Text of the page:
Wallows EP “Remote”: Unabashedly experimental, undeniably good

Courtesy of Atlantic Records

Quarantine has proven to be a time of self-reflection and exploration for everyone, but while some people chose to bake bread or learn Tiktok dances, LA based indie rock band Wallows made the best of a bad situation by recording their new EP “Remote.”  A little over a year after releasing their debut album, “Nothing Happens,” which set their rapidly growing popularity with catchy lyrics, soft guitar solos and a viral Clairo collaboration, they’ve chosen to stray away from the bedroom pop sound to focus on a synth-esque vibe that summarizes the bulk of the new album.

Virtual Aerobics,” which had previously been released as a single, isn’t anything particularly special, but it’s definitely catchy. In between lines about grape vines or side kicks, lyrics like “Being here for the first time with you/ It lets me see it totally new” and “Yeah, you made me blush like that (like that)/ Only been here one night, leavin’ doesn’t feel right/ We could live a life like that (like that),” make it clear that the song is more of a shy ballad to a girl disguised as a techno aerobics video. 

As for “Dig What You Dug,” despite the repetitive lyrics, band member Braeden Lemasters has a chance to show off his impressive vocals beside head-banging guitar solos and the best backup instrumentals the album has to offer. The outro is reminiscent of the opening instrumentals from “Fluorescent Adolescent” by the Arctic Monkeys, yet flawlessly transitions to the next track. 

Unfortunately, “Nobody Gets Me (Like You)” falls short of originality compared to the others. It’s hard to notice when “Dig What You Dug” ends and this third track begins, making it slightly lackluster. It’s still a decent song with fun lyrics, just not as unique as I would have liked.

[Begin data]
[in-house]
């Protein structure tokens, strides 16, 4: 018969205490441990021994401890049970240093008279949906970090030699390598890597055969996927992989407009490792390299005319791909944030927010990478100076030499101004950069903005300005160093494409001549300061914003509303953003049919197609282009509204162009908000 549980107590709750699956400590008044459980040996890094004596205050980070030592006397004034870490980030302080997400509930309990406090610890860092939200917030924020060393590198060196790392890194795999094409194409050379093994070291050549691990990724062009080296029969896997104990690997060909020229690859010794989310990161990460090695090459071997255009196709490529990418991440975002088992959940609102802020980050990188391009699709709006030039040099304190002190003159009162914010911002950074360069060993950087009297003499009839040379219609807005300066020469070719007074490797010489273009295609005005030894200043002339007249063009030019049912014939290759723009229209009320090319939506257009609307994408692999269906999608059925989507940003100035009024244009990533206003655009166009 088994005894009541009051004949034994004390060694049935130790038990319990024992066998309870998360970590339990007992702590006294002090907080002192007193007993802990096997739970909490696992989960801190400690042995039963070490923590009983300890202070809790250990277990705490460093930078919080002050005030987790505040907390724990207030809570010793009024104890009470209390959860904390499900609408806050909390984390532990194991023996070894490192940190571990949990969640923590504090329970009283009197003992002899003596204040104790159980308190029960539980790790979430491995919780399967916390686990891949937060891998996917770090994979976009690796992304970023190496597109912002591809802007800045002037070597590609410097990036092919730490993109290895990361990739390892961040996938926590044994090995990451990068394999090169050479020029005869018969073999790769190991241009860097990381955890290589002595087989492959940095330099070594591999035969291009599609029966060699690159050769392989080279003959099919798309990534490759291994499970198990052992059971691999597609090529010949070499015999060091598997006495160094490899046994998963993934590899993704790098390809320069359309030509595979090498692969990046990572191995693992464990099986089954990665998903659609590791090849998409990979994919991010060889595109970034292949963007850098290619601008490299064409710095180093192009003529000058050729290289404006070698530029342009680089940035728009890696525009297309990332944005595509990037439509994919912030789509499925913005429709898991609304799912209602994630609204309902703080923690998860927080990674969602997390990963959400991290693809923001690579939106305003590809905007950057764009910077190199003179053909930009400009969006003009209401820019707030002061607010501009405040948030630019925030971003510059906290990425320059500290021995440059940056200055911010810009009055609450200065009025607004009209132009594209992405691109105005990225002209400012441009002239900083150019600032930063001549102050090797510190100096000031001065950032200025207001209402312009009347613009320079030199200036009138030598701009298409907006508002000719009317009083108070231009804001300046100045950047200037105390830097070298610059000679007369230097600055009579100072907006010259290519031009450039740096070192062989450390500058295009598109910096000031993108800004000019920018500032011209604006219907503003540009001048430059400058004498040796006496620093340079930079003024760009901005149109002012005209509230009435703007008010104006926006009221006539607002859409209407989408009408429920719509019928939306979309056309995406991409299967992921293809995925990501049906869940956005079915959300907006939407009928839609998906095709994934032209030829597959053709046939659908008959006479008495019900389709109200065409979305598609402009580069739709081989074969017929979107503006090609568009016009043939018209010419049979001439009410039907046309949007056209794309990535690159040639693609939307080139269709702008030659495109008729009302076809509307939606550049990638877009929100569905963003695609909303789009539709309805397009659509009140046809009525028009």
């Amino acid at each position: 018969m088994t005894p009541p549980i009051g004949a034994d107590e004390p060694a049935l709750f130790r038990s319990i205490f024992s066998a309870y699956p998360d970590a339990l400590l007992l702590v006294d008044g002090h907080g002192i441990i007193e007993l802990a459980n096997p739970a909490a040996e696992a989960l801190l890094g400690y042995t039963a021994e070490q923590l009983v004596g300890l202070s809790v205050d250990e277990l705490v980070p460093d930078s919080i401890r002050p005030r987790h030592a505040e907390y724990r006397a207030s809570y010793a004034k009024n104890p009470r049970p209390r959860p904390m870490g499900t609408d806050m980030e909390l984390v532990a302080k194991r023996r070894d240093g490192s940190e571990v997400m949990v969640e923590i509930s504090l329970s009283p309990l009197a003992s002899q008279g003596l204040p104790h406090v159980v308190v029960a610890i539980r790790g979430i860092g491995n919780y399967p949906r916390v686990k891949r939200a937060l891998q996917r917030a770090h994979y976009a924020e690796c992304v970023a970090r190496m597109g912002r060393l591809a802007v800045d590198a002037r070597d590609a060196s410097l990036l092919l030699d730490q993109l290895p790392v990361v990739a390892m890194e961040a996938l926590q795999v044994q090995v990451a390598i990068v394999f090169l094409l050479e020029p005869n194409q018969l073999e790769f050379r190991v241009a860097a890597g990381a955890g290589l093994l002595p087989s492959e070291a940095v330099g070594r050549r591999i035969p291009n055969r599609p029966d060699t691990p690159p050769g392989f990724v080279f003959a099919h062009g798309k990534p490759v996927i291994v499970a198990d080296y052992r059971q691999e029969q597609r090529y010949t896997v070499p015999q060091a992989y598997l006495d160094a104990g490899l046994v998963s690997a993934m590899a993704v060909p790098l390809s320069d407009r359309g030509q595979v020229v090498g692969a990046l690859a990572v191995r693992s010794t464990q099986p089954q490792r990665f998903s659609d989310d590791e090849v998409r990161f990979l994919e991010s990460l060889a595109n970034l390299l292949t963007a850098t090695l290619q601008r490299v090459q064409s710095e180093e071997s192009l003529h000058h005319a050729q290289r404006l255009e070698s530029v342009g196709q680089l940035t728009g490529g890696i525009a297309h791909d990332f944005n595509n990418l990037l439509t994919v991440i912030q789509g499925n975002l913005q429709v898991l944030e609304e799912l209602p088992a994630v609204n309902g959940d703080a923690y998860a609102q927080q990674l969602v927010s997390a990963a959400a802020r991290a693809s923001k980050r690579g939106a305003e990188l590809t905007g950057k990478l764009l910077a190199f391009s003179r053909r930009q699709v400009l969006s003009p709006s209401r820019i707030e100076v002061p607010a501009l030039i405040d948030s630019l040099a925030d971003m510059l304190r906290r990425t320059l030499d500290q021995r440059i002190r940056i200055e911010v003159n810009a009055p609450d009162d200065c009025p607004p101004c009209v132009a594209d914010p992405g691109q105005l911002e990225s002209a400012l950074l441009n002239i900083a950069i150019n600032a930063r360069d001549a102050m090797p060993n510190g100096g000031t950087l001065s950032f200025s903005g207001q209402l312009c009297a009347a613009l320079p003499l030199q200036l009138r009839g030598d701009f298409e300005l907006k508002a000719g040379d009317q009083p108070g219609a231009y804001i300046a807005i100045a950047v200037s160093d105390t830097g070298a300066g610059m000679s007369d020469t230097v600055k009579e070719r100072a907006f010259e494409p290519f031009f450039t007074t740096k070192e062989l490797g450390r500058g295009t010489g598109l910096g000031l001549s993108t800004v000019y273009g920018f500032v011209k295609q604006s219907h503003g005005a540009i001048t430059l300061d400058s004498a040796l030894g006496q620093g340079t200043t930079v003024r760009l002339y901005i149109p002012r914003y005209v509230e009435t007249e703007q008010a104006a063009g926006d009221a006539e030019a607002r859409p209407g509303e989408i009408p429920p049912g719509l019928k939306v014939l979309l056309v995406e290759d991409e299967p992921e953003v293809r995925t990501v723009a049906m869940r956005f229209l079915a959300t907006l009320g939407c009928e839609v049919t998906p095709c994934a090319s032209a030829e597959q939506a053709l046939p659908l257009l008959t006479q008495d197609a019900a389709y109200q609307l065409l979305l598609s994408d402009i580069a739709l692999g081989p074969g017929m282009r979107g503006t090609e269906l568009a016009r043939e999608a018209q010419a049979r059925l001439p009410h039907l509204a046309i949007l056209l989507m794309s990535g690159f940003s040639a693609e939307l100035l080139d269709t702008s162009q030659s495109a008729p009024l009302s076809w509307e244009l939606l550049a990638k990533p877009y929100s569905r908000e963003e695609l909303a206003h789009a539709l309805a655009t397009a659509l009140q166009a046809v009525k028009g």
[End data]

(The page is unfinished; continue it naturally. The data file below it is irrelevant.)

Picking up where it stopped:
The shortcomings of the previous track are quickly forgotten though as soon as “Coastlines” starts. This song is the tipping point in the EP cementing itself as another amazing hit for the band rather than just a fun, but ultimately mediocre, pandemic experiment. The lyrics are almost mournful and blended with the near perfect instrumentals, emotional vocals from lead singer Dylan Minnette, and the slightly slower vibe that cuts through the fast paced blur, it’s easily my favorite song of the six.

Lyrically, the star of the album is probably “Talk Like That,” which has my favorite chorus on “Remote.” There’s something hopelessly romantic in the verse “Feels more like your death, lost my breath, can you give me more?/ Do it all again, by the end, tell me I’ll be yours” that brings me back to listen to it over and over. It’s a short song and the outro definitely feels abrupt but it’s another win. 

The final song on the six-track EP, “Wish Me Luck,” feels almost like an odd ending to something that has been so experimental. It has more familiarity to Wallows’ previous works than the jumpy techno sounds of “Remote” but despite that, it’s still a good song. The lyrics follow the melancholy sound of “Coastlines” without being a cheap copy and the slower tempo makes it a satisfying ending.

What better time than a global pandemic to experiment with something new, and Wallows has proven they do well with a challenge. The six-song EP is fast-paced, fun and extremely energetic, a glaring contrast to their previous albums which have more than enough slow ballads to interrupt their other head bangers. My main grievance with the new EP is how some of the songs blend together. Maybe the flawless transitions are at fault, or maybe it’s the catchy repetition, but even with these possible shortcomings, there’s no denying it’s good. Wallows continues to produce hit after hit, and at this point, there’s no telling what they’ll do next.